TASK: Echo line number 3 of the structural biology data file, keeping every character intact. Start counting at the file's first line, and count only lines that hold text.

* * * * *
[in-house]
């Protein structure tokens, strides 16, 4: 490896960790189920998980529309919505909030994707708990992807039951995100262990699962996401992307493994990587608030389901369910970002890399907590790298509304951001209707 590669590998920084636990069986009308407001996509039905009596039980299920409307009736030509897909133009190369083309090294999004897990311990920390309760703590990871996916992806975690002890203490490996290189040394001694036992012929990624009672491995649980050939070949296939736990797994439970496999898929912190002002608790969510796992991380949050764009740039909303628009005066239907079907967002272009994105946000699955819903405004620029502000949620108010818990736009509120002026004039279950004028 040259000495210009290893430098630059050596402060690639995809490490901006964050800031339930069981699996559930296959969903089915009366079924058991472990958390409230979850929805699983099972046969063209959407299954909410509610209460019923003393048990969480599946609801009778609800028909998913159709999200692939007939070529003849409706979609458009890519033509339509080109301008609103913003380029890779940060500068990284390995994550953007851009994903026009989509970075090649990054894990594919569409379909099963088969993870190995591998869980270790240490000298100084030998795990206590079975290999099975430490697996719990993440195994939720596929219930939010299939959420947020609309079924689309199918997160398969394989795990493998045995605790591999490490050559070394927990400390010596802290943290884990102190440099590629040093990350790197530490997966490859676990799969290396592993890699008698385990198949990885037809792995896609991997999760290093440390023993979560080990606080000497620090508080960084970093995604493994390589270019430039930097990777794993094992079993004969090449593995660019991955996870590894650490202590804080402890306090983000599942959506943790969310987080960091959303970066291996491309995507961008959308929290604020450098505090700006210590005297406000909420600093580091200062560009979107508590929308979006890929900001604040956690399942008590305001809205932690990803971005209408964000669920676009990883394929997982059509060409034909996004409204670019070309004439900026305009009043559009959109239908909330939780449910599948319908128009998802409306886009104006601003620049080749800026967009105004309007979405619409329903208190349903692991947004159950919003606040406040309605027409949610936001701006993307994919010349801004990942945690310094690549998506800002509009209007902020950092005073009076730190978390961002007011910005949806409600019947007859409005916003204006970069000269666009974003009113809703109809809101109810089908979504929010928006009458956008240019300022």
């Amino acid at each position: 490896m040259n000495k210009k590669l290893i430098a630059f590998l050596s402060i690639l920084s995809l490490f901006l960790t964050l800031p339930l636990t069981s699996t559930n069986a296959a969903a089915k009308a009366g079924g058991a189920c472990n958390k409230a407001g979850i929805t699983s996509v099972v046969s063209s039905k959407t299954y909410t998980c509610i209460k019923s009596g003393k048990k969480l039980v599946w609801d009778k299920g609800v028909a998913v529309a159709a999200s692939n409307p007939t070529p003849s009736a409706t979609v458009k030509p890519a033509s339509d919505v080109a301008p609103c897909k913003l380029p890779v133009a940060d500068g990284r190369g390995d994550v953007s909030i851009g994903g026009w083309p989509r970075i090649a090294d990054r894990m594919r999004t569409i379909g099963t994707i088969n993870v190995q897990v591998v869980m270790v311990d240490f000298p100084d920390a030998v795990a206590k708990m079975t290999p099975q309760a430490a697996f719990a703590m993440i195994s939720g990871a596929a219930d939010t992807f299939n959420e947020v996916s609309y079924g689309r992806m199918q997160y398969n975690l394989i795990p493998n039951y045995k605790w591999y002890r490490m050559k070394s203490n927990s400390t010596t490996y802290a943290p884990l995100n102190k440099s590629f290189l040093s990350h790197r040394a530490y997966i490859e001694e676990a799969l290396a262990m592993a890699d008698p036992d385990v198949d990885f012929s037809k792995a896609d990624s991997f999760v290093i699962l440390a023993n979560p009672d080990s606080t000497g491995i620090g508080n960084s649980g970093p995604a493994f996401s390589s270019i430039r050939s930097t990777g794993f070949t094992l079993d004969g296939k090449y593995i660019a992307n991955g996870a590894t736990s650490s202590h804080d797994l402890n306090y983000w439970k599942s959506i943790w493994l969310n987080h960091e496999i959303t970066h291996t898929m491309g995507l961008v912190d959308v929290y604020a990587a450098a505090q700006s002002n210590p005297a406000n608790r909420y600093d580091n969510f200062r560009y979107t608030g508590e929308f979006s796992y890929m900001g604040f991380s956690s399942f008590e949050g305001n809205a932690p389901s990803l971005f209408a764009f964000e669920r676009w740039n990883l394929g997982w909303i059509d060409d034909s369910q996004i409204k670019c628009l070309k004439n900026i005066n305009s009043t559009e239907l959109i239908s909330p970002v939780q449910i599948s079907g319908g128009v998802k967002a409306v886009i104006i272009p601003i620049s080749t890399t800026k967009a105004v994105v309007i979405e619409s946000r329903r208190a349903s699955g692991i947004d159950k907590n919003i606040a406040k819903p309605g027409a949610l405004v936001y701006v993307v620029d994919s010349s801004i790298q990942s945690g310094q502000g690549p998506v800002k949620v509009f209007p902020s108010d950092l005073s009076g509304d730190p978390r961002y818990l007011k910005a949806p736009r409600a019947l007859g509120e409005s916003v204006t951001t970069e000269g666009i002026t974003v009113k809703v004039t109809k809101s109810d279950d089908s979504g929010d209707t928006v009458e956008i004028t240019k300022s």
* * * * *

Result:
């Amino acid at each position: 490896m040259n000495k210009k590669l290893i430098a630059f590998l050596s402060i690639l920084s995809l490490f901006l960790t964050l800031p339930l636990t069981s699996t559930n069986a296959a969903a089915k009308a009366g079924g058991a189920c472990n958390k409230a407001g979850i929805t699983s996509v099972v046969s063209s039905k959407t299954y909410t998980c509610i209460k019923s009596g003393k048990k969480l039980v599946w609801d009778k299920g609800v028909a998913v529309a159709a999200s692939n409307p007939t070529p003849s009736a409706t979609v458009k030509p890519a033509s339509d919505v080109a301008p609103c897909k913003l380029p890779v133009a940060d500068g990284r190369g390995d994550v953007s909030i851009g994903g026009w083309p989509r970075i090649a090294d990054r894990m594919r999004t569409i379909g099963t994707i088969n993870v190995q897990v591998v869980m270790v311990d240490f000298p100084d920390a030998v795990a206590k708990m079975t290999p099975q309760a430490a697996f719990a703590m993440i195994s939720g990871a596929a219930d939010t992807f299939n959420e947020v996916s609309y079924g689309r992806m199918q997160y398969n975690l394989i795990p493998n039951y045995k605790w591999y002890r490490m050559k070394s203490n927990s400390t010596t490996y802290a943290p884990l995100n102190k440099s590629f290189l040093s990350h790197r040394a530490y997966i490859e001694e676990a799969l290396a262990m592993a890699d008698p036992d385990v198949d990885f012929s037809k792995a896609d990624s991997f999760v290093i699962l440390a023993n979560p009672d080990s606080t000497g491995i620090g508080n960084s649980g970093p995604a493994f996401s390589s270019i430039r050939s930097t990777g794993f070949t094992l079993d004969g296939k090449y593995i660019a992307n991955g996870a590894t736990s650490s202590h804080d797994l402890n306090y983000w439970k599942s959506i943790w493994l969310n987080h960091e496999i959303t970066h291996t898929m491309g995507l961008v912190d959308v929290y604020a990587a450098a505090q700006s002002n210590p005297a406000n608790r909420y600093d580091n969510f200062r560009y979107t608030g508590e929308f979006s796992y890929m900001g604040f991380s956690s399942f008590e949050g305001n809205a932690p389901s990803l971005f209408a764009f964000e669920r676009w740039n990883l394929g997982w909303i059509d060409d034909s369910q996004i409204k670019c628009l070309k004439n900026i005066n305009s009043t559009e239907l959109i239908s909330p970002v939780q449910i599948s079907g319908g128009v998802k967002a409306v886009i104006i272009p601003i620049s080749t890399t800026k967009a105004v994105v309007i979405e619409s946000r329903r208190a349903s699955g692991i947004d159950k907590n919003i606040a406040k819903p309605g027409a949610l405004v936001y701006v993307v620029d994919s010349s801004i790298q990942s945690g310094q502000g690549p998506v800002k949620v509009f209007p902020s108010d950092l005073s009076g509304d730190p978390r961002y818990l007011k910005a949806p736009r409600a019947l007859g509120e409005s916003v204006t951001t970069e000269g666009i002026t974003v009113k809703v004039t109809k809101s109810d279950d089908s979504g929010d209707t928006v009458e956008i004028t240019k300022s």